1. Not finding help here? Sign up for a free 30min tutor trial with Chegg Tutors
    Dismiss Notice
Dismiss Notice
Join Physics Forums Today!
The friendliest, high quality science and math community on the planet! Everyone who loves science is here!

Rotational Motion

  1. Sep 5, 2010 #1
    1. The problem statement, all variables and given/known data

    The acceleration 'a' of the supporting surface required to keep the centre G of the circular cylinder in a fixed position during the motion, if there is no slipping between the cylinder and the support will be?


    2. Relevant equations



    3. The attempt at a solution

    The torque acting about the point of contact of cylinder and surface is equal to the product of angular acceleration and moment of inertia about the point of contact.
    observing from the frame of the supporting surface, a pseudo force ma acts up the incline plane.

    (mgsin(theta) -ma) x radius=(3mr^2)/2 x a [ I about the point of contact is (3mr^2)/2 ]
    on solving, a=2gsin(theta)/5

    but the answer is 2gsin(theta).
    Please help.
     

    Attached Files:

  2. jcsd
  3. Sep 6, 2010 #2

    Doc Al

    User Avatar

    Staff: Mentor

    You have the wrong direction for the pseudo force.
     
  4. Sep 6, 2010 #3
    Since the supporting surface is accelerating down the plane, if we observe from this reference frame, a pseudo force -ma acts on the sphere ...i.e. ma is directed up the plane.
    Where am I wrong?
     
  5. Sep 6, 2010 #4

    Doc Al

    User Avatar

    Staff: Mentor

    Why do you think the support surface is accelerating down the plane?
     
  6. Sep 6, 2010 #5
    It is understood. To avoid the sphere from rolling down, it must accelerate down the plane.
     
  7. Sep 6, 2010 #6

    Doc Al

    User Avatar

    Staff: Mentor

    Think of it this way. If the surface didn't move, the cylinder would roll down the incline. There's a certain friction force acting up the plane that causes it to roll.

    To make the center of gravity stationary, we need to increase that friction force. We do that by pulling the surface upwards, dragging the cylinder surface along. We're not trying to stop the cylinder from rotating, just from translating.
     
  8. Sep 6, 2010 #7
    Which frictional force are you talking about? Is it rolling friction or sliding friction?

    And applying your idea, what will be the equation?
     
  9. Sep 6, 2010 #8

    Doc Al

    User Avatar

    Staff: Mentor

    Neither--it's static friction since there is no sliding.
    The equation you had is fine. Just correct the direction of the pseudo force.
     
  10. Sep 6, 2010 #9
    1 thing I wanted to make clear is - Which friction do we increase by pulling the surface upwards- is it rolling friction? If yes, then how can increasing this friction stop the cylinder from translating? And when we're trying to stop the cylinder from translating, does it rotate about the point of contact (fixed)?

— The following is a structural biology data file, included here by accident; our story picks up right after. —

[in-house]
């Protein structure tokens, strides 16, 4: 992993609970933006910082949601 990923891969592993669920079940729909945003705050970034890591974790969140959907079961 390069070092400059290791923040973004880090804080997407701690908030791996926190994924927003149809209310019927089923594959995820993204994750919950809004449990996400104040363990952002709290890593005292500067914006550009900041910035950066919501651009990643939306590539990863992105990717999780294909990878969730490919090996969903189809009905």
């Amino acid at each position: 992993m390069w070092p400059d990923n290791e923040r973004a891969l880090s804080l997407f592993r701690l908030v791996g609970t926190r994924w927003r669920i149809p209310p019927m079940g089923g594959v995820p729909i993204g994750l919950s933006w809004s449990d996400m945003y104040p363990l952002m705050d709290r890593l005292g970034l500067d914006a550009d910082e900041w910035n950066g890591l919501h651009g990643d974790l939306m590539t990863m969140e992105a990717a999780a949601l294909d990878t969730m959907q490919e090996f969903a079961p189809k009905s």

11. Sep 6, 2010 #10

    Doc Al

    User Avatar

    Staff: Mentor

    No. Rolling friction has nothing to do with this problem. (We're ignoring it.) The friction that makes a ball roll down an incline, instead of just slide, is static friction.
    The point of contact of the cylinder is momentarily at rest with respect to surface.
     
  12. Sep 6, 2010 #11
    This is what I understood. Tell me if I'm wrong anywhere.

    The static frictional force acting up the plane produces a torque about the centre of mass - which causes the cylinder to roll down the plane. When we increase this frictional force by pulling the surface upwards, the tendency of the cylinder to roll down the surface increases but that of sliding down the surface decreases. In a nutshell, the static frictional force is responsible for both translational and rotational motion of the cylinder.
     
  13. Sep 6, 2010 #12

    Doc Al

    User Avatar

    Staff: Mentor

    Good! Here's how I would put it. The static friction produces a torque about the center of mass, causing the cylinder to rotate. The net force on the cylinder, a combination of gravity down the incline and friction, produces the translational acceleration of the cylinder. By accelerating the surface upwards, we increase the friction up to the point where it just equals the gravitational force down the incline, making the net force equal to zero.
     
  14. Sep 7, 2010 #13
    thanx alot sir.
     
Know someone interested in this topic? Share this thread via Reddit, Google+, Twitter, or Facebook




Similar Discussions: Rotational Motion
  1. Rotative motion (Replies: 3)

  2. Rotational Motion (Replies: 5)

Loading...